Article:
In World War II, the fatality rate for seriously wounded soldiers was 4.5 percent. In the Korean War, that number was cut almost in half, to 2.5 percent. That success is attributed to a combination of the Mobile Army Surgical Hospital, or MASH unit, and the aeromedical evacuation system comprised of the casualty evacuation (casevac) and medical evacuation (medevac) helicopters. Comprised of a series of tents and buildings that could be easily relocated as the front lines moved, the MASH units moved with them to keep the units as close to the front as possible. To accomplish this, accommodations were stark, with operating tables formed by a stretcher balanced across two sawhorses.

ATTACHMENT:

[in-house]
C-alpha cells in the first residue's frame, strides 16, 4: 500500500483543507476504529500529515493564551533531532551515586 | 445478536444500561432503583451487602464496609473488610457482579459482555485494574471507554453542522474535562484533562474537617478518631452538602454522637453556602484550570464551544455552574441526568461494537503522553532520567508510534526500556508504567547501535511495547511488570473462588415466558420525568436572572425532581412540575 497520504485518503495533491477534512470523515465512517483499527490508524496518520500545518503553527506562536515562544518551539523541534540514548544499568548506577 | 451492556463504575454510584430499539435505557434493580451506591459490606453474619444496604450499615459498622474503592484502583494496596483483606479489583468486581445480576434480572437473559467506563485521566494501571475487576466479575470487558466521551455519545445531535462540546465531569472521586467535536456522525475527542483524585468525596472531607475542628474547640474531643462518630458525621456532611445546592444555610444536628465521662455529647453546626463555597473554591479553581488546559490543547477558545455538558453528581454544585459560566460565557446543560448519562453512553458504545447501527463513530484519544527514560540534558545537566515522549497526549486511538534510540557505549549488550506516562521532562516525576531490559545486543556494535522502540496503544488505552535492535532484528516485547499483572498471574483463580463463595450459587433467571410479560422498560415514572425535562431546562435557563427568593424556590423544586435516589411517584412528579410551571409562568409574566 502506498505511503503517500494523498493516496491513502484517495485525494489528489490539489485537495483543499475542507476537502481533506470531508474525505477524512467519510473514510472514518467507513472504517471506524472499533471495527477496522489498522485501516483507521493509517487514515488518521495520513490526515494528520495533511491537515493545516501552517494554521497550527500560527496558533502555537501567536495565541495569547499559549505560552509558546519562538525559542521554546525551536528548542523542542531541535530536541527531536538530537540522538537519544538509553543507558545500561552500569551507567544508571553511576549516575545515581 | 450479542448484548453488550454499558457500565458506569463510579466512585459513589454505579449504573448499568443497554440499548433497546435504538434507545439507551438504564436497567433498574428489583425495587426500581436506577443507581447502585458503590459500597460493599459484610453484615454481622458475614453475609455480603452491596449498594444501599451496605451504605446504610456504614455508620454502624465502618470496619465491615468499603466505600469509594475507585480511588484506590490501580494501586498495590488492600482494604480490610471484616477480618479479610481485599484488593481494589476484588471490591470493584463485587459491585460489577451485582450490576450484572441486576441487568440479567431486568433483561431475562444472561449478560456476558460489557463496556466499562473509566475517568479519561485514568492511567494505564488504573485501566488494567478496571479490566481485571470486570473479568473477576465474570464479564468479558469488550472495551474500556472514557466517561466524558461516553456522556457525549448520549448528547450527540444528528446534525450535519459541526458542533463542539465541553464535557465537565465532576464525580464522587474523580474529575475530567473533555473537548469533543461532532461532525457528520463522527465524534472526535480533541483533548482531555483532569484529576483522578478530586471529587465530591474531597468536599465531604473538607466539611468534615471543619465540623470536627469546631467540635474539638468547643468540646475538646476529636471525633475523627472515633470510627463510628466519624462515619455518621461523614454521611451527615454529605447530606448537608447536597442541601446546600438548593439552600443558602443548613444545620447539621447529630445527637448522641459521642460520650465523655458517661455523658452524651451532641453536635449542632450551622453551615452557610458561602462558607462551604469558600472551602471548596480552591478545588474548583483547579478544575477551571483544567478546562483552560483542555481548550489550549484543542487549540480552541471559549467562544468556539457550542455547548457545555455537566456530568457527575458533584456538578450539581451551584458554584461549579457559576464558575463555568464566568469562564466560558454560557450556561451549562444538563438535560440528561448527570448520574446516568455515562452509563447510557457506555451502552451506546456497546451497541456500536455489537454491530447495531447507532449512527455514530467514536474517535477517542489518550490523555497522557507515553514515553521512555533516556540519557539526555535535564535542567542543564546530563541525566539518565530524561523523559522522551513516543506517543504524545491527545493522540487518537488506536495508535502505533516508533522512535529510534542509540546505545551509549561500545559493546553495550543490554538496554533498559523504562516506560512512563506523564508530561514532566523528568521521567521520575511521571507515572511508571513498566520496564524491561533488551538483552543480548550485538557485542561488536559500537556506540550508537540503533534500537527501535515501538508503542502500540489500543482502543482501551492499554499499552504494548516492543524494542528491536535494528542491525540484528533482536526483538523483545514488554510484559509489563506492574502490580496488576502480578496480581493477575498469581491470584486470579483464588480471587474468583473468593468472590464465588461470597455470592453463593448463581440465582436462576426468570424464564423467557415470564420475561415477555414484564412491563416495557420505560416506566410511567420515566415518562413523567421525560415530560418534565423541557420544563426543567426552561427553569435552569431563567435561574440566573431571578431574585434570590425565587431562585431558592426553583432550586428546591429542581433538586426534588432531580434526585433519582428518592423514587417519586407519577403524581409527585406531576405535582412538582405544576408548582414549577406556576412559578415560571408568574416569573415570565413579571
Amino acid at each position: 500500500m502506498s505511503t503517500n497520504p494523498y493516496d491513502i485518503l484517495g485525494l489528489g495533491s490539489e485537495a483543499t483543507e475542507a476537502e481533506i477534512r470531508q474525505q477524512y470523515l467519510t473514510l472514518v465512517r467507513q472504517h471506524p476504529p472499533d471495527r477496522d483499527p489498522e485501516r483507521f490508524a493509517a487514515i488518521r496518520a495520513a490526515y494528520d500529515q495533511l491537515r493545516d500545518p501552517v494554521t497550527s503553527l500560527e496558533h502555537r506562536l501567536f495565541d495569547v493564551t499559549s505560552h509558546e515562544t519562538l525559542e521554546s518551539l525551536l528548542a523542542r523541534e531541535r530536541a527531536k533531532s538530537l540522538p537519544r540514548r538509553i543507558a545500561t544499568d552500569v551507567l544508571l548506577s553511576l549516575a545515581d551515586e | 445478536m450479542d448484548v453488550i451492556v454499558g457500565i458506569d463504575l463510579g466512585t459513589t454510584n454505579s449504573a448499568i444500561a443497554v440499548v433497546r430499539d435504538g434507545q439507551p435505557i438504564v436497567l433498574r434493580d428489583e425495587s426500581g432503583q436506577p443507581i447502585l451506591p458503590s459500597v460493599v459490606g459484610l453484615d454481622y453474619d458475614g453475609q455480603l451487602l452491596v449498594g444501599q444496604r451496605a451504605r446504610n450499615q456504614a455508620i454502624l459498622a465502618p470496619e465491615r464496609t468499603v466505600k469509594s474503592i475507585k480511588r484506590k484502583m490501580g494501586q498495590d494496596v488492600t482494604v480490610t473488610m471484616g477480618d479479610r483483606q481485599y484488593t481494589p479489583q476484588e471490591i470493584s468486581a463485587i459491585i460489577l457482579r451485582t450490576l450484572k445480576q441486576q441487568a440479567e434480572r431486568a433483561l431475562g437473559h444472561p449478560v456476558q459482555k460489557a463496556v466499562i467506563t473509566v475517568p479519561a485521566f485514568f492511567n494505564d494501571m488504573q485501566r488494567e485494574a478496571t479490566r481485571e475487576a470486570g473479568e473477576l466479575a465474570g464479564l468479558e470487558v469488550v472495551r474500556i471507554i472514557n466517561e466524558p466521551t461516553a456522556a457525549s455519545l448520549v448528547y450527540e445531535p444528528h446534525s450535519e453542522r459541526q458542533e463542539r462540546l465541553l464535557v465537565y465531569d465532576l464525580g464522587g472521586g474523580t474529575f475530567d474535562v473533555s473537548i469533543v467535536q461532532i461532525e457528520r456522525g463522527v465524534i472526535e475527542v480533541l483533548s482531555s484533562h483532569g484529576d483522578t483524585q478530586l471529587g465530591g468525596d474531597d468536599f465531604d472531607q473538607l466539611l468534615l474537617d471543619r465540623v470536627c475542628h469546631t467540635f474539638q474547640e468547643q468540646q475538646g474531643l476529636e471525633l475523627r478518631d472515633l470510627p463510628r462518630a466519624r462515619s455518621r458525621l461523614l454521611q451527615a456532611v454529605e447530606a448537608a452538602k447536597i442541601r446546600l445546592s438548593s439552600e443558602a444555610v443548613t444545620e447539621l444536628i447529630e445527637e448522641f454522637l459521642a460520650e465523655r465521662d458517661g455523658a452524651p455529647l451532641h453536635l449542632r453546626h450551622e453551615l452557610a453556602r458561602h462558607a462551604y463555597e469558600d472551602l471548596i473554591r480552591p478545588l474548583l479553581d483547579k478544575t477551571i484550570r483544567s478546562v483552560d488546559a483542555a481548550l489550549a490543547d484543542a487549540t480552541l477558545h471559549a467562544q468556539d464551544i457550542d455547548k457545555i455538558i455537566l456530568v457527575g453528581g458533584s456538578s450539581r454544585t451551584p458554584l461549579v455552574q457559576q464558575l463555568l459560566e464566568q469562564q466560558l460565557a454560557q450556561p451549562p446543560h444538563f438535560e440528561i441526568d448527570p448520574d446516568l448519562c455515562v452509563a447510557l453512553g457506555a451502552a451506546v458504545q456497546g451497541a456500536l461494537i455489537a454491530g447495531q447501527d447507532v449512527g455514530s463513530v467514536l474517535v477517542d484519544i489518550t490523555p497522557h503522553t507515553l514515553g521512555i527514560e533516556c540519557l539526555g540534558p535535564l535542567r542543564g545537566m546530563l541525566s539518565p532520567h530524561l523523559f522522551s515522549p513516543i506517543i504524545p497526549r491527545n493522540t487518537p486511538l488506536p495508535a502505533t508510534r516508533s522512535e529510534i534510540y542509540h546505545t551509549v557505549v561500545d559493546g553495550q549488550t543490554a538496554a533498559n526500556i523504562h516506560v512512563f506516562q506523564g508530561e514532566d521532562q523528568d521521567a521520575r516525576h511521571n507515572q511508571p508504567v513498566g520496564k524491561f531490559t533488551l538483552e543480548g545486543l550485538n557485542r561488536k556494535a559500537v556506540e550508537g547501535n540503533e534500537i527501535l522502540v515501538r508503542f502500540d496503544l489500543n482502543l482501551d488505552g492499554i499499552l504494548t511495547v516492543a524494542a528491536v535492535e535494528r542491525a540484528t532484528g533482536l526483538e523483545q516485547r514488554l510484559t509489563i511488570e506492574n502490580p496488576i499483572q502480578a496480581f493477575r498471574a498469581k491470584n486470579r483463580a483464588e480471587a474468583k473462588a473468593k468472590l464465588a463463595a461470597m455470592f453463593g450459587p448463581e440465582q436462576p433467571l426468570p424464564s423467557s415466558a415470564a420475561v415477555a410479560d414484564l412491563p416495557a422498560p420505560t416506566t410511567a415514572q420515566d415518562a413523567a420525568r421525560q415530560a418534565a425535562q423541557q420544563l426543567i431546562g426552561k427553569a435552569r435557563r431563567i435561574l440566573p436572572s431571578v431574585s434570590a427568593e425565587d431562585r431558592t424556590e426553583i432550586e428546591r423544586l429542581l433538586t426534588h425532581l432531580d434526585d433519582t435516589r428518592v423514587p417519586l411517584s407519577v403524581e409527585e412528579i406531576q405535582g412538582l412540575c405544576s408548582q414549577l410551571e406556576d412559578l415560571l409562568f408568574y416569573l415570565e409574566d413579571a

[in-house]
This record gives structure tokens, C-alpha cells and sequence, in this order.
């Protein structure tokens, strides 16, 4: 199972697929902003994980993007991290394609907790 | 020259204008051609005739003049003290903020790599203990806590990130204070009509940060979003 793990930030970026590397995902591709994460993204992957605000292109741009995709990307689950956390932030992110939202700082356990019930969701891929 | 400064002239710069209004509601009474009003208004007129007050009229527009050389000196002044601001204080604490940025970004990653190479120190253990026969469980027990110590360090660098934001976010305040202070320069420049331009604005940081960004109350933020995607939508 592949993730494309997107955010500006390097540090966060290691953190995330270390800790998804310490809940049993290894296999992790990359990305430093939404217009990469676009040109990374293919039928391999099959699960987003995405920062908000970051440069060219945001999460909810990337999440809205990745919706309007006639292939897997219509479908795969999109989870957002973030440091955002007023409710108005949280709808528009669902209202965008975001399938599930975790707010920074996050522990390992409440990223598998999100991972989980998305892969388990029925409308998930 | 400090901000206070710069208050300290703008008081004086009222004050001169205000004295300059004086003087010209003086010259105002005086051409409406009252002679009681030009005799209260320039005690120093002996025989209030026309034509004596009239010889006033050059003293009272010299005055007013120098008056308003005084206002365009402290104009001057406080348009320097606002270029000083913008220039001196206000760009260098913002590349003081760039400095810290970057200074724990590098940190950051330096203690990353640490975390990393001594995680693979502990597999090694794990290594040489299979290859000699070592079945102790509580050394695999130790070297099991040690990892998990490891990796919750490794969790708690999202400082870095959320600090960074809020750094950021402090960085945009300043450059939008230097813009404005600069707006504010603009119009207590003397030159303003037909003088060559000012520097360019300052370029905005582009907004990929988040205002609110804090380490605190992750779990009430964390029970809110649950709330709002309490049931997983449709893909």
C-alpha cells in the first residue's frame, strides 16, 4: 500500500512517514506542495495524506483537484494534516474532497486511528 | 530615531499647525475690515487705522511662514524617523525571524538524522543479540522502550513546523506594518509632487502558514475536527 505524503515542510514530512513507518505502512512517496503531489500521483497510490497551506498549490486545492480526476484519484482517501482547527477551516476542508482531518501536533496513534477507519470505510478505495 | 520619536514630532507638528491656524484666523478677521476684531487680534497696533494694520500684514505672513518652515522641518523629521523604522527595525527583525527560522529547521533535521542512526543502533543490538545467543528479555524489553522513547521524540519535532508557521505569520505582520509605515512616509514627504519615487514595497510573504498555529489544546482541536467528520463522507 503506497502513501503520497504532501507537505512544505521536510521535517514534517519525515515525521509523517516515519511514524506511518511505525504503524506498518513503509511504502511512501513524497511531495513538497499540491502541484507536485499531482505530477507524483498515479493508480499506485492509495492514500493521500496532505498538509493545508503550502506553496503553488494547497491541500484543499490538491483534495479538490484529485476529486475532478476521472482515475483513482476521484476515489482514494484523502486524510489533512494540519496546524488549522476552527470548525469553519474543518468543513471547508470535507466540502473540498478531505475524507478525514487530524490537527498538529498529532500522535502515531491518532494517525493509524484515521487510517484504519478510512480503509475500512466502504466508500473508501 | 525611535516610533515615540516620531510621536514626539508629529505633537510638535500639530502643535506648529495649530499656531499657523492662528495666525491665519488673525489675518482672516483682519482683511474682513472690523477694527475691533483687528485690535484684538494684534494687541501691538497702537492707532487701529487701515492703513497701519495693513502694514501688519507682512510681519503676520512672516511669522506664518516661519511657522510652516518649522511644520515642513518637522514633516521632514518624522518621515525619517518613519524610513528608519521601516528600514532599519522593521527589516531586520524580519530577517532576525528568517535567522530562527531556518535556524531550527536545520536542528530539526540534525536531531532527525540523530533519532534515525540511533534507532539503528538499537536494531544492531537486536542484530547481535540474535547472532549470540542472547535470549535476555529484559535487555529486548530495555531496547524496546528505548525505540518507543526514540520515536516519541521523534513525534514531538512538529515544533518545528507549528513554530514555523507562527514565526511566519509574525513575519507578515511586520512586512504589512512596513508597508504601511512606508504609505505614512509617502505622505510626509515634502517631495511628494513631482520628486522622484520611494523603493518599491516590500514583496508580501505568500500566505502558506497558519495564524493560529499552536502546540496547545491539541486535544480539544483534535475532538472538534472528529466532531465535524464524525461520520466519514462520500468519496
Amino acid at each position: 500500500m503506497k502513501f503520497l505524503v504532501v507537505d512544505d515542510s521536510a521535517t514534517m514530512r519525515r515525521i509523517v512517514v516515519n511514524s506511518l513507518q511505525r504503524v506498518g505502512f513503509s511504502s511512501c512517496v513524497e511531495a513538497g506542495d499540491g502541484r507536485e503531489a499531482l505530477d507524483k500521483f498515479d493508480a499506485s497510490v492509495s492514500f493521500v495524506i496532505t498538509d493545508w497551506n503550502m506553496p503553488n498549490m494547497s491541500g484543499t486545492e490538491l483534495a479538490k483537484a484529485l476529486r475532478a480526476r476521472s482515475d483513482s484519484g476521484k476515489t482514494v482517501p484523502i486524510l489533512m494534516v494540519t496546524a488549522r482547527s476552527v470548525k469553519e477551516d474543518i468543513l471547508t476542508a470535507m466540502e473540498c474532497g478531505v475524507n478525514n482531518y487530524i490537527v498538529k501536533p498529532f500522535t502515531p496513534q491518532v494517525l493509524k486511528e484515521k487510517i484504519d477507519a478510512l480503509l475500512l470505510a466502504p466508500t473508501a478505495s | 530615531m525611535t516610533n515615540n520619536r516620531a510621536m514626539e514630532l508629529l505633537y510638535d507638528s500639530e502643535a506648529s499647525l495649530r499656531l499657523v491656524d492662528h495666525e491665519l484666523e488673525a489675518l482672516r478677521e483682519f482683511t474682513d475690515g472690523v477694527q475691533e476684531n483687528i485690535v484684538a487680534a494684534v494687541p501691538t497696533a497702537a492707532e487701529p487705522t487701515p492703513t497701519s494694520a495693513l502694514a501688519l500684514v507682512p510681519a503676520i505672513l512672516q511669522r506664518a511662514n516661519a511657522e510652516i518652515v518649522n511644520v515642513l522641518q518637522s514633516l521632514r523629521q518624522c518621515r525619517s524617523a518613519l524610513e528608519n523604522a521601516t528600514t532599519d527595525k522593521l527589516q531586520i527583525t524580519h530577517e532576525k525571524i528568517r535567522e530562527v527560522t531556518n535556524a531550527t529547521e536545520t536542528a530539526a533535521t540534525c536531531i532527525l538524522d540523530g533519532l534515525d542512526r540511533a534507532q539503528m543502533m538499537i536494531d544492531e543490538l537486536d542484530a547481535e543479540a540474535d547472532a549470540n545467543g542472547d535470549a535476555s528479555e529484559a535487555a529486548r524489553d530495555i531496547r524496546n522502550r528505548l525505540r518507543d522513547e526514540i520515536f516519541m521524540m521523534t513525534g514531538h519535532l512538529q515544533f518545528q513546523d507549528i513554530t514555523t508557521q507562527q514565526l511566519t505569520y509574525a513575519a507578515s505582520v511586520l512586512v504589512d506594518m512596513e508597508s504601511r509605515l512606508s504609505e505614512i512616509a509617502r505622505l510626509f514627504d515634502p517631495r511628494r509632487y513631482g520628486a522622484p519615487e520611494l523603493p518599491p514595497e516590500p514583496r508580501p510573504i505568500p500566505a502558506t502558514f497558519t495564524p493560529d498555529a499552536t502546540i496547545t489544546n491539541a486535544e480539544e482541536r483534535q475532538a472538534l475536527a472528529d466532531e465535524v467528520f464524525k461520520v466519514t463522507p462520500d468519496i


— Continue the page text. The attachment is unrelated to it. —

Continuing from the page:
In past conflicts, wounded soldiers often had to wait hours to be treated but thanks to the MASH units and the helicopters that brought in the wounded, the wait time was reduced to minutes. As the centerpiece of the Army’s medical innovations these mobile units were fully self-contained, working hospitals, first conceived in 1945 at the close of World War II and the brainchild of Dr. Michael DeBakey. Aside from the constant stress of warfare and long hours in surgery, the units usually picked up and moved at least once a month which came to be known as “bugging out”. Specifically, standards for a MASH required that it was disassembled, loaded onto vehicles, and ready to depart on a six-hour notice. After arrival at its new destination, it was operational within four hours.